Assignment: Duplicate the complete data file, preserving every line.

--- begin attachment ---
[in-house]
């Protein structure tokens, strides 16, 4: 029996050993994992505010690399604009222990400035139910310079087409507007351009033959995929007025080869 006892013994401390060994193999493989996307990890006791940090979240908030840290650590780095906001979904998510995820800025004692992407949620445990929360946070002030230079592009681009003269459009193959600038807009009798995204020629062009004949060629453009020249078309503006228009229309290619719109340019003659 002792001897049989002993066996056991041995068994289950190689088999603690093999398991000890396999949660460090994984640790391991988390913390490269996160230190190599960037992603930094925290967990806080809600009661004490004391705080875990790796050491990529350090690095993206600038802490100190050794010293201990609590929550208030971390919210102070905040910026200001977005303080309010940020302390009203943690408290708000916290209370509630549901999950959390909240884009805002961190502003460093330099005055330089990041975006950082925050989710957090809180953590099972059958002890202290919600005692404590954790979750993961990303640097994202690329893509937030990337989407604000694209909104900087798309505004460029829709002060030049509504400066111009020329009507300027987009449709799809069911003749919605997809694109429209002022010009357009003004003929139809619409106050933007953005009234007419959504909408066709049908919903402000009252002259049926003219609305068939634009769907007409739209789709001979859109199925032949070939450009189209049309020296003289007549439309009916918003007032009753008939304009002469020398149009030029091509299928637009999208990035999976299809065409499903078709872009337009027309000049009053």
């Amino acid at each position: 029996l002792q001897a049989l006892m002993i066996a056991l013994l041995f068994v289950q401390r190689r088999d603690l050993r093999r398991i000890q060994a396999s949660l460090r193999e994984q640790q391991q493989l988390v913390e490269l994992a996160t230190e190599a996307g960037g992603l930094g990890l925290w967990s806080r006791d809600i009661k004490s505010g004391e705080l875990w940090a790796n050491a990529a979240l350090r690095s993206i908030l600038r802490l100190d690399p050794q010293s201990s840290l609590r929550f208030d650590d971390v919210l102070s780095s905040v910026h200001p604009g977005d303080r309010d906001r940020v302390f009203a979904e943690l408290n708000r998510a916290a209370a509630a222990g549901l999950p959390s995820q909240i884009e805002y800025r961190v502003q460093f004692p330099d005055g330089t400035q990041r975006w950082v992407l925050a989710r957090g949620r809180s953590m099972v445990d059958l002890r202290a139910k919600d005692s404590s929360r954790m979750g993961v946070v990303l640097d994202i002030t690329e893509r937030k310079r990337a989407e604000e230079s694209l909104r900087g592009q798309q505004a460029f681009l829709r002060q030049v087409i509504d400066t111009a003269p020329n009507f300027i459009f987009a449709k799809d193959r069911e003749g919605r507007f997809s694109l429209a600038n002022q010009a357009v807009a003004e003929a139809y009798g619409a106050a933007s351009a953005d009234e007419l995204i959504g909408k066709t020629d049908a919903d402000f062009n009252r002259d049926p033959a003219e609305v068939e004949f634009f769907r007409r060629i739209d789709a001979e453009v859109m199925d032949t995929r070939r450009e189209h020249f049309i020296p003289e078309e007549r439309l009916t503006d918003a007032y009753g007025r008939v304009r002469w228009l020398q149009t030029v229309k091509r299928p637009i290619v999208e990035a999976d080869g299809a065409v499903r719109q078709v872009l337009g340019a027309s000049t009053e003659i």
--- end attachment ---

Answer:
[in-house]
């Protein structure tokens, strides 16, 4: 029996050993994992505010690399604009222990400035139910310079087409507007351009033959995929007025080869 006892013994401390060994193999493989996307990890006791940090979240908030840290650590780095906001979904998510995820800025004692992407949620445990929360946070002030230079592009681009003269459009193959600038807009009798995204020629062009004949060629453009020249078309503006228009229309290619719109340019003659 002792001897049989002993066996056991041995068994289950190689088999603690093999398991000890396999949660460090994984640790391991988390913390490269996160230190190599960037992603930094925290967990806080809600009661004490004391705080875990790796050491990529350090690095993206600038802490100190050794010293201990609590929550208030971390919210102070905040910026200001977005303080309010940020302390009203943690408290708000916290209370509630549901999950959390909240884009805002961190502003460093330099005055330089990041975006950082925050989710957090809180953590099972059958002890202290919600005692404590954790979750993961990303640097994202690329893509937030990337989407604000694209909104900087798309505004460029829709002060030049509504400066111009020329009507300027987009449709799809069911003749919605997809694109429209002022010009357009003004003929139809619409106050933007953005009234007419959504909408066709049908919903402000009252002259049926003219609305068939634009769907007409739209789709001979859109199925032949070939450009189209049309020296003289007549439309009916918003007032009753008939304009002469020398149009030029091509299928637009999208990035999976299809065409499903078709872009337009027309000049009053």
């Amino acid at each position: 029996l002792q001897a049989l006892m002993i066996a056991l013994l041995f068994v289950q401390r190689r088999d603690l050993r093999r398991i000890q060994a396999s949660l460090r193999e994984q640790q391991q493989l988390v913390e490269l994992a996160t230190e190599a996307g960037g992603l930094g990890l925290w967990s806080r006791d809600i009661k004490s505010g004391e705080l875990w940090a790796n050491a990529a979240l350090r690095s993206i908030l600038r802490l100190d690399p050794q010293s201990s840290l609590r929550f208030d650590d971390v919210l102070s780095s905040v910026h200001p604009g977005d303080r309010d906001r940020v302390f009203a979904e943690l408290n708000r998510a916290a209370a509630a222990g549901l999950p959390s995820q909240i884009e805002y800025r961190v502003q460093f004692p330099d005055g330089t400035q990041r975006w950082v992407l925050a989710r957090g949620r809180s953590m099972v445990d059958l002890r202290a139910k919600d005692s404590s929360r954790m979750g993961v946070v990303l640097d994202i002030t690329e893509r937030k310079r990337a989407e604000e230079s694209l909104r900087g592009q798309q505004a460029f681009l829709r002060q030049v087409i509504d400066t111009a003269p020329n009507f300027i459009f987009a449709k799809d193959r069911e003749g919605r507007f997809s694109l429209a600038n002022q010009a357009v807009a003004e003929a139809y009798g619409a106050a933007s351009a953005d009234e007419l995204i959504g909408k066709t020629d049908a919903d402000f062009n009252r002259d049926p033959a003219e609305v068939e004949f634009f769907r007409r060629i739209d789709a001979e453009v859109m199925d032949t995929r070939r450009e189209h020249f049309i020296p003289e078309e007549r439309l009916t503006d918003a007032y009753g007025r008939v304009r002469w228009l020398q149009t030029v229309k091509r299928p637009i290619v999208e990035a999976d080869g299809a065409v499903r719109q078709v872009l337009g340019a027309s000049t009053e003659i």